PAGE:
# Exponents: Negative exponents

From earlier grade, we were introduced exponents. We already know that in the expression $34^{23}$, 23 is the exponent and 34 is the base. In this chapter, we will use our knowledge of the exponents to better understand Exponential Functions. As the word suggests, Exponential functions are functions that have exponents such as $f(x) = x^2 + 1$ or $g(x) = 3x^5 - 6$.

In this chapter we will learn how to simplify and combine Exponential functions through the. One of the rules we would be talking about is the product rule which states that if you have an expression, $(a^x)(a^y)=a^{(x+y)}$ where the base is the same but the exponents are different. In order for you to simplify this expression you would need to add the exponents.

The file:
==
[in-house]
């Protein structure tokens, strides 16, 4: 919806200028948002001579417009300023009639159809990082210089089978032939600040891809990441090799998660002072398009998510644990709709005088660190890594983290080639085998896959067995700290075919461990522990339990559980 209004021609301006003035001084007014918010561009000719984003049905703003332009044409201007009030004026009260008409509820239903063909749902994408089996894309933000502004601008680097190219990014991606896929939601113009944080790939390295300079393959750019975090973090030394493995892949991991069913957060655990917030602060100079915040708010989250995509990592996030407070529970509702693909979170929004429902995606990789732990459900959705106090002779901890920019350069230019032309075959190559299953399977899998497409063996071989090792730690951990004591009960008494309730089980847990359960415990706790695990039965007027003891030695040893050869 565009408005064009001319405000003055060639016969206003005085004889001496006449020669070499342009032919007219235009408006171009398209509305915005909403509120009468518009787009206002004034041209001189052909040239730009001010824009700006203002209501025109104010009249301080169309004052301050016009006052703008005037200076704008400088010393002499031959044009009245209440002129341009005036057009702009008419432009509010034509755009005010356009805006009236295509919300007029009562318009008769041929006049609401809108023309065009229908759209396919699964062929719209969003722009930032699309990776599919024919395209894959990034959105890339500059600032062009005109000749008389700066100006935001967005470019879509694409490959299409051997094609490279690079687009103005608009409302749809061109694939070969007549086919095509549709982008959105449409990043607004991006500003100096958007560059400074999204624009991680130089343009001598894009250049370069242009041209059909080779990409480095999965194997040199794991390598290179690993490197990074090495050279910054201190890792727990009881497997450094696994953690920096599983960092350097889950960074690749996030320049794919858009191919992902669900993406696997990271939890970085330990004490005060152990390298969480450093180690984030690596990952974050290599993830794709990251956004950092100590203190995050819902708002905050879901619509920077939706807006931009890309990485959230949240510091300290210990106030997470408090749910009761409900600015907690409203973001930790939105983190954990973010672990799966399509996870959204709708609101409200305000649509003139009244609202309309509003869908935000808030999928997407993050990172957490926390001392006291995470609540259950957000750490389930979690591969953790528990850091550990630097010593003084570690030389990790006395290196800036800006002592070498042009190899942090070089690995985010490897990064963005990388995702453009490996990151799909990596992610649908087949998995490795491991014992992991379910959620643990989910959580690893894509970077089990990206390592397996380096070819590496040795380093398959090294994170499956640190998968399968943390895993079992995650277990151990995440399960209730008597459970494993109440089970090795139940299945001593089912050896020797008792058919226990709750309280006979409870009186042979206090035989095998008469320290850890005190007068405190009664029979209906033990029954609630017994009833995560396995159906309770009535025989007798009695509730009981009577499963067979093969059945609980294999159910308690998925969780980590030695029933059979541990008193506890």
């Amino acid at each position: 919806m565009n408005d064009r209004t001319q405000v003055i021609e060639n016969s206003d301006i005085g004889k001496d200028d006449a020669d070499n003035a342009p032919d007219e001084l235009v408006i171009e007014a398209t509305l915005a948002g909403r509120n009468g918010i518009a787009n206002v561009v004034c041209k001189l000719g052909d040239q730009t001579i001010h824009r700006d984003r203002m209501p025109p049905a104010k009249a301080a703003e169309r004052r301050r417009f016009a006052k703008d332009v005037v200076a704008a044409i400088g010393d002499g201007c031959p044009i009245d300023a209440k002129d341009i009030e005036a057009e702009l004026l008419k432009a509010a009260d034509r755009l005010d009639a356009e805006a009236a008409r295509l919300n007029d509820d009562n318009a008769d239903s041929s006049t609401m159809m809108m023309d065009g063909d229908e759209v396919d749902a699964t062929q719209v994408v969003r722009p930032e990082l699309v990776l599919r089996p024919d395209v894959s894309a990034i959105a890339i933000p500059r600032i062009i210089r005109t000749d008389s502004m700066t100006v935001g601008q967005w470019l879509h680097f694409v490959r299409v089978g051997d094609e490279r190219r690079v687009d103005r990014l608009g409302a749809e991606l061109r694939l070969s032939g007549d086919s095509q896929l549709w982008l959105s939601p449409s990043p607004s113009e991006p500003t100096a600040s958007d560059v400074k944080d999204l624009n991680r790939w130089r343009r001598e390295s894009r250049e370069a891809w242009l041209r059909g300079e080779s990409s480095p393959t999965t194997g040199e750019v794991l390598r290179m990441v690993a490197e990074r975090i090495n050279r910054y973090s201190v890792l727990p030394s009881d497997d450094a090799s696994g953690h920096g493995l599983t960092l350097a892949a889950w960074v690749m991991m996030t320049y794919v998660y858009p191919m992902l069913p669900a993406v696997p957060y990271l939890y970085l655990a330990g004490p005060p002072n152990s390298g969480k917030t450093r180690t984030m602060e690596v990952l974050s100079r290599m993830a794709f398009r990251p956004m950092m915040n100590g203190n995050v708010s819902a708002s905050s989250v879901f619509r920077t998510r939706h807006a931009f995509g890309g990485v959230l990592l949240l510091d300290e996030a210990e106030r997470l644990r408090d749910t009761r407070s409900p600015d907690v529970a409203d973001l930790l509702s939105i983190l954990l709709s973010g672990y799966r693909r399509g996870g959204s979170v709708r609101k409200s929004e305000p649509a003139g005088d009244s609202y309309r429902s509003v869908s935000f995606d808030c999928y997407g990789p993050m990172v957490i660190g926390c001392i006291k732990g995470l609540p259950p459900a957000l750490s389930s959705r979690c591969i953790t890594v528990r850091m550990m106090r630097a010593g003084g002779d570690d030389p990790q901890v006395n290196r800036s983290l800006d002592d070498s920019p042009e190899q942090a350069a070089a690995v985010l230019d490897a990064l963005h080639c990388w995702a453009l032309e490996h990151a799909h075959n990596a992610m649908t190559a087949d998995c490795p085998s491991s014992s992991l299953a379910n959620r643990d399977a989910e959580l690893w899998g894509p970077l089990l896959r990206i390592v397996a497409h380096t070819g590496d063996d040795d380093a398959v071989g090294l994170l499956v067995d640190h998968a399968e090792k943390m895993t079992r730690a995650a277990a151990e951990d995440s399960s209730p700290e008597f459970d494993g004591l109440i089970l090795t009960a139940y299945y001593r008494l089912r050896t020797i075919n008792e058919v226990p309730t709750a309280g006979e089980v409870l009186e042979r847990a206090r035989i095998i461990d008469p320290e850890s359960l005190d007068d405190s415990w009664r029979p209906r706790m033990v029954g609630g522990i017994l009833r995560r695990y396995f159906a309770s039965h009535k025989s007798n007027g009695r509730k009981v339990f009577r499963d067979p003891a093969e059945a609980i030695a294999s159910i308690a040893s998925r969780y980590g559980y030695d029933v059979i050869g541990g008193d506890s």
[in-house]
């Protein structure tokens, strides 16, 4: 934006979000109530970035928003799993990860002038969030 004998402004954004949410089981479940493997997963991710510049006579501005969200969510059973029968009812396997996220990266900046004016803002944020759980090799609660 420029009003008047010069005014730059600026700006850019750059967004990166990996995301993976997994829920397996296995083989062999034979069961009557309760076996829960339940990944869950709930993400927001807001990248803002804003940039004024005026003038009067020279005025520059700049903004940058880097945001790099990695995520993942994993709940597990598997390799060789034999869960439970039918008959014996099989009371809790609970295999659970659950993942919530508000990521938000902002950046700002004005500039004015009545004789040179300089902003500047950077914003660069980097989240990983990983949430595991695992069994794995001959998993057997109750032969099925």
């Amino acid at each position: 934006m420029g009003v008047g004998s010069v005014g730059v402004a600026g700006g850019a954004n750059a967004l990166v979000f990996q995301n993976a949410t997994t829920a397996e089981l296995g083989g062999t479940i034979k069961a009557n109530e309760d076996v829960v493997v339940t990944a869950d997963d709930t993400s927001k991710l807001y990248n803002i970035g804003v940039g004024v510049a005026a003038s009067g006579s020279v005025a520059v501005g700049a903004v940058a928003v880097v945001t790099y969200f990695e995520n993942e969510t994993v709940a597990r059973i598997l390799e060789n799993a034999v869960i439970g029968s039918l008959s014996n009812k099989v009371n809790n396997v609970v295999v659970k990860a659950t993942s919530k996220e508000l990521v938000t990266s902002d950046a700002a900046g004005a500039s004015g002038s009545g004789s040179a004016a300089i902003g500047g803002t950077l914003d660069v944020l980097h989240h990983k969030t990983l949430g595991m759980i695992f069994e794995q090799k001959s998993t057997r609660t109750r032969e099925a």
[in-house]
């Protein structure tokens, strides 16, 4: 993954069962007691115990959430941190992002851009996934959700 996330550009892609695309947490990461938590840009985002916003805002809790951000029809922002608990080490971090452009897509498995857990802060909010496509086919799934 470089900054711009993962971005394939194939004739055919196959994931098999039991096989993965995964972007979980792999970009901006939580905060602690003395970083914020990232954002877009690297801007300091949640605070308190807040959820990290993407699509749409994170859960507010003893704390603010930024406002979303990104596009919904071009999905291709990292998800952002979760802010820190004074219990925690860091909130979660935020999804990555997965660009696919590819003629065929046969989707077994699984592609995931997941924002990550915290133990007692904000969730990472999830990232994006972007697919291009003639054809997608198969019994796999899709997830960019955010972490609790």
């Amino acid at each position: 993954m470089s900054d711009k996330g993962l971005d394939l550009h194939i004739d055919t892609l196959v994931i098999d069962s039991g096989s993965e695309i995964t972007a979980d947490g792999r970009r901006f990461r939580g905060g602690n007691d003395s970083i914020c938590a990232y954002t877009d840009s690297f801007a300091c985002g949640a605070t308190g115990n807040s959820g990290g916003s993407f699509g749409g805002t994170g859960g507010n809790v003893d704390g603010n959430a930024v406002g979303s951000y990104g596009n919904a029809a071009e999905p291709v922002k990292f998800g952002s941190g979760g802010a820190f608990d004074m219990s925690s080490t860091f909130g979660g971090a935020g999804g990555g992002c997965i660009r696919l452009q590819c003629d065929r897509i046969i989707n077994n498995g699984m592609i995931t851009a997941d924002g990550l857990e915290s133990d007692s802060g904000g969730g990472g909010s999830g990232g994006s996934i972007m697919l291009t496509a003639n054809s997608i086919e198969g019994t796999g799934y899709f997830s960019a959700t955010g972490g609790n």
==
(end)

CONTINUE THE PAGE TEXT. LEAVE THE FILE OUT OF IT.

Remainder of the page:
The second rule would be the division rule which is applicable to Exponential functions that come in the form of a fraction. We know that when an expression is in fraction form, this means that we need to divide the numerator from the denominator, so for any expression $a^x/a^y$, the solution would be $a^{(x-y)}$.

The third rule is the power rule which states that for any expression $(a^x)^y$, you will need to multiply the x and y to get the final exponent. The solution for this expression would be $a^{xy}$.

The other rules would be about the negative exponents, zero exponents and the rational exponents. For the negative exponent rules, such as in the case of $a^{-x}$, to simplify this you would need to get the reciprocal of the expression, 1/a. For the zero exponent rule, any number raised to zero will be equal to 1, and for the rational expression rule, for every expression $a^{1/x}$, the solution would be ${^x}\sqrt{a}$.

Each part of this chapter will give us example of the application of the six rules. At the end of the chapter we are expected to have a more deeper understanding on the rules of exponents as we will apply them to the future chapters.

• Power rule